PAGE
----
NYT Editorial - The High Cost of Health Care

Nov 26, 2007

  1. Mr. Bill
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    Mr. Bill, Nov 26, 2007
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  2. Mr. Bill
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    Oh, you will also notice that the "author" dismisses malpractice/litigation as relatively irrelevant.

    How about let's all ask John Edwards how irrelevant it is???
     
    Mr. Bill, Nov 26, 2007
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  3. JMO Fan
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    Punitive damages should be 100% awarded to the general revenue fund of the state (or USA if federal court). That would eliminate the perverse lottery mentality of attorneys & plaintiffs. Compensatory damages suffice for the injured. :cool:

    The only true solution is personal responsibility, which is impossible to legislate -- but mandated coverage helps. Massachusetts is still hampered by those who see the fines for failure to buy insurance as too low to get them to buy coverage. (Next year's increased fines in MA will get a few more to apply.) They still expect others to pay for their emergency room visits and unpaid doctor bills.:mad:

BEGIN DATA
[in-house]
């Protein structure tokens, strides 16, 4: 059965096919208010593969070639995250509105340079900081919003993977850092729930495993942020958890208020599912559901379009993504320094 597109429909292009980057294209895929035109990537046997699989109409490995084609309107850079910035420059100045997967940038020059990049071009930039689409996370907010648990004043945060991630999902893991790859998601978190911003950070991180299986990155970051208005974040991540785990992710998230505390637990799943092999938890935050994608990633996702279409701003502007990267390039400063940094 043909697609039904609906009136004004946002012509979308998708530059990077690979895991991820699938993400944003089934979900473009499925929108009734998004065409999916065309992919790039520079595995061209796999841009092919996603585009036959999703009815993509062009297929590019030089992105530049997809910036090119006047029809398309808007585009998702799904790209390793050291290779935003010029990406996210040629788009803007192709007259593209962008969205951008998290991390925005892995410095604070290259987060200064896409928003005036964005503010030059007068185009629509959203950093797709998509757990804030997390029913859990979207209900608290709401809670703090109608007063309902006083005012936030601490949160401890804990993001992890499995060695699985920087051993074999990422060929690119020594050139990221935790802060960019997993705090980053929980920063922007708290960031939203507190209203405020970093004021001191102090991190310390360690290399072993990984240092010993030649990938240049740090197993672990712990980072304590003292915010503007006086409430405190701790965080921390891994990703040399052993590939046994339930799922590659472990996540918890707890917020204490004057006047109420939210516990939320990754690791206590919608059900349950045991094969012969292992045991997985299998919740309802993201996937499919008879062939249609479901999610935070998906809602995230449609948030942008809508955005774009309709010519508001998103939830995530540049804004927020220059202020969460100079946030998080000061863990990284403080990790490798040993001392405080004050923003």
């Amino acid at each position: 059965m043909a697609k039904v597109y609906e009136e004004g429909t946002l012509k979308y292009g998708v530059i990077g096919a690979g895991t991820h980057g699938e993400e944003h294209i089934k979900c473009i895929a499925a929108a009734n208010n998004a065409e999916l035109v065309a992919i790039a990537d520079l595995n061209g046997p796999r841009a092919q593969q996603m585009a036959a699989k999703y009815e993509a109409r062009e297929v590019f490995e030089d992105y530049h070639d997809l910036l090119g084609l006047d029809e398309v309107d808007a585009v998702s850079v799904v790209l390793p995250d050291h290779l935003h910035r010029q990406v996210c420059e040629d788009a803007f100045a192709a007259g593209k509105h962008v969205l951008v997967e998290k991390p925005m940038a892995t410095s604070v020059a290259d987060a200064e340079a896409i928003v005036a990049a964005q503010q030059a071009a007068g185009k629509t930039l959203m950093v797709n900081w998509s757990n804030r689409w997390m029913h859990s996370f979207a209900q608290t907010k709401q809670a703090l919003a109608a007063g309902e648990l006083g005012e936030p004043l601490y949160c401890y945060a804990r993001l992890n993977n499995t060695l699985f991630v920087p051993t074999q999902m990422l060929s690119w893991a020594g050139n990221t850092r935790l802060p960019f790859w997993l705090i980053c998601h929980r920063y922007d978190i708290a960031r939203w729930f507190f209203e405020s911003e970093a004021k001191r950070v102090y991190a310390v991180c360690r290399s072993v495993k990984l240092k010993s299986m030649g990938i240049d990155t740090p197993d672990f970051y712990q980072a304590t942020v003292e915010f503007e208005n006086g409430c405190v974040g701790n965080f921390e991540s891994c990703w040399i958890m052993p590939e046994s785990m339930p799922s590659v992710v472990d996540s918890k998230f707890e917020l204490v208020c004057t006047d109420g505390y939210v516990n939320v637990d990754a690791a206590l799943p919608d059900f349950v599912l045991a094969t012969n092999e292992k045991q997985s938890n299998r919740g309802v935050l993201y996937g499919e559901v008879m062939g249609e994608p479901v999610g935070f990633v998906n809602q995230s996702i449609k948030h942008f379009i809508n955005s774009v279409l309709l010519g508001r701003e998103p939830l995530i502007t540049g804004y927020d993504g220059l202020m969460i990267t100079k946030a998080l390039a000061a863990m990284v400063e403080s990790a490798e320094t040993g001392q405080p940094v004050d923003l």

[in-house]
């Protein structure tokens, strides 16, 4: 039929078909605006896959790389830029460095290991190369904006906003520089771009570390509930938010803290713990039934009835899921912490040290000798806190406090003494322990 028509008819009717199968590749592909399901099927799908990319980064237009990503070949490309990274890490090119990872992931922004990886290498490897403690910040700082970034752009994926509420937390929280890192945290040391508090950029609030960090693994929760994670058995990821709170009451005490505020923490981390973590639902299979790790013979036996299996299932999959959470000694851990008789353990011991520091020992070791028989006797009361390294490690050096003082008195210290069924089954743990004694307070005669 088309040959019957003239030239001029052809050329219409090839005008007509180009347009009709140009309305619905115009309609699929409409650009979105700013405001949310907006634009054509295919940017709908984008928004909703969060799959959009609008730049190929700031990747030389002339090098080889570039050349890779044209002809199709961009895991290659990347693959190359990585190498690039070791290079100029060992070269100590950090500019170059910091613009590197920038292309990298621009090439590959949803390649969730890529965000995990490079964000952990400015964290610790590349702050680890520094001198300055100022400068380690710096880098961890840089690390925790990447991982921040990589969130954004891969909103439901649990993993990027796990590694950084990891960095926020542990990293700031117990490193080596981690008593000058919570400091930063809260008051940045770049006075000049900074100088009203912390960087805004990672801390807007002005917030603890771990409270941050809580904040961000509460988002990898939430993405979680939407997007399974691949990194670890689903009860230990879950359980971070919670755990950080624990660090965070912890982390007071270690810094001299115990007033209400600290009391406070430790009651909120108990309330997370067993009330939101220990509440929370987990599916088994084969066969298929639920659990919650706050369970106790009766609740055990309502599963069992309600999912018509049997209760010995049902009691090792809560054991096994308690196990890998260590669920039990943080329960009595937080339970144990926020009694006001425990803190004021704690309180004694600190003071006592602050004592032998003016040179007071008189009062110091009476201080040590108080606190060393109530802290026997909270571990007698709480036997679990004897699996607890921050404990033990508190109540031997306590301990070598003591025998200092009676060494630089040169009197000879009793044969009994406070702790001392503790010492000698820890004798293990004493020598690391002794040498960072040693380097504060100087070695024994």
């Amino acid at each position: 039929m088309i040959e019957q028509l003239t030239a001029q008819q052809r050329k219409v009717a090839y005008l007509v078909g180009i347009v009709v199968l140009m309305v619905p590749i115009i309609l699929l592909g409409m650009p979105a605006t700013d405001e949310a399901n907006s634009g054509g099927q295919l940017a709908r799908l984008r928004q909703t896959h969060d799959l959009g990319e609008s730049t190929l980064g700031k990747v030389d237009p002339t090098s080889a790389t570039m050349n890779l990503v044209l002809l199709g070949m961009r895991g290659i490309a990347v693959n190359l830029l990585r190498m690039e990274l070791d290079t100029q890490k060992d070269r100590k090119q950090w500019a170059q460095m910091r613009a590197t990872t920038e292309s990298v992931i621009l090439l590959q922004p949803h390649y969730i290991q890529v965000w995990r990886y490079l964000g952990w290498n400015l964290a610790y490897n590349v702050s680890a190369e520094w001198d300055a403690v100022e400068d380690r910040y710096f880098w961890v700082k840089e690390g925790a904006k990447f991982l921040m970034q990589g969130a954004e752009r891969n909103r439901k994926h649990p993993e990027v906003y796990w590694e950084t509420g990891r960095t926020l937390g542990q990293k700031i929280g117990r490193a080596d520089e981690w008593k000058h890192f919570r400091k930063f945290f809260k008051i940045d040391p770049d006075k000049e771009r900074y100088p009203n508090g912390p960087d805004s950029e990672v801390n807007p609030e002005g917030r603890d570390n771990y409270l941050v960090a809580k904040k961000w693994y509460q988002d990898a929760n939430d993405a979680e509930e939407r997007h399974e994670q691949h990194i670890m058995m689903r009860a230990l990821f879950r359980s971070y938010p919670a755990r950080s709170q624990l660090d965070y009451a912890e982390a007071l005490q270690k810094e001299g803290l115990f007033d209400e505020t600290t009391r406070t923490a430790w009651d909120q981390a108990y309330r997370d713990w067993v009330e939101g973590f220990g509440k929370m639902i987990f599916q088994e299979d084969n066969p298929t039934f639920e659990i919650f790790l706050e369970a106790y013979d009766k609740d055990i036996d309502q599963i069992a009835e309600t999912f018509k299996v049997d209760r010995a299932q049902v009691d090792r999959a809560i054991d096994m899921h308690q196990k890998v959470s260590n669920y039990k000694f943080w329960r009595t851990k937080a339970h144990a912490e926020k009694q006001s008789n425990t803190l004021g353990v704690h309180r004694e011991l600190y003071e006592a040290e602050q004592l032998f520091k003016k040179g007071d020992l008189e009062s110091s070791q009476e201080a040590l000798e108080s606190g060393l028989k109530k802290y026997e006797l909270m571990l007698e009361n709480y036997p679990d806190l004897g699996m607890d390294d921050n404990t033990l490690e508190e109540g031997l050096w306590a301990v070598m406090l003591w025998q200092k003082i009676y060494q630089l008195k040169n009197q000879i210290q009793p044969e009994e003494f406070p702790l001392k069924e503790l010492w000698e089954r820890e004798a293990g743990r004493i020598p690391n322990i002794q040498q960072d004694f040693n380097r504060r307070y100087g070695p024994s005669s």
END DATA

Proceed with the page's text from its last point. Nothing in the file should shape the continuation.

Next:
JMO Fan, Nov 26, 2007
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  4. somarco
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    somarco GA Medicare Expert

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    Health care inflation is multi-faceted. You can point your finger in any number of directions, including the carriers for introducing (and even encouraging) low deductible, copay plans.

    One of the main issues is demand outstrips supply . . . caused to an extent by copay plans.

    Add in CYA redundant testing, med mal premiums, DTC advertising, docs overprescribing, cost shifting . . . the list is almost endless.
     
    somarco, Nov 26, 2007
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  5. JMO Fan
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    One big demand driver is the large proportion of Americans whose health care has been paid for by somebody else, e.g., employers. This has protected people from learning the true cost, so we naturally demand the "best" care (meaning "most expensive" without regard to its efficacy). It shocks most to learn that "standard, basic family care" is unaffordable to any household earning less than six figures.
     
    JMO Fan, Nov 26, 2007
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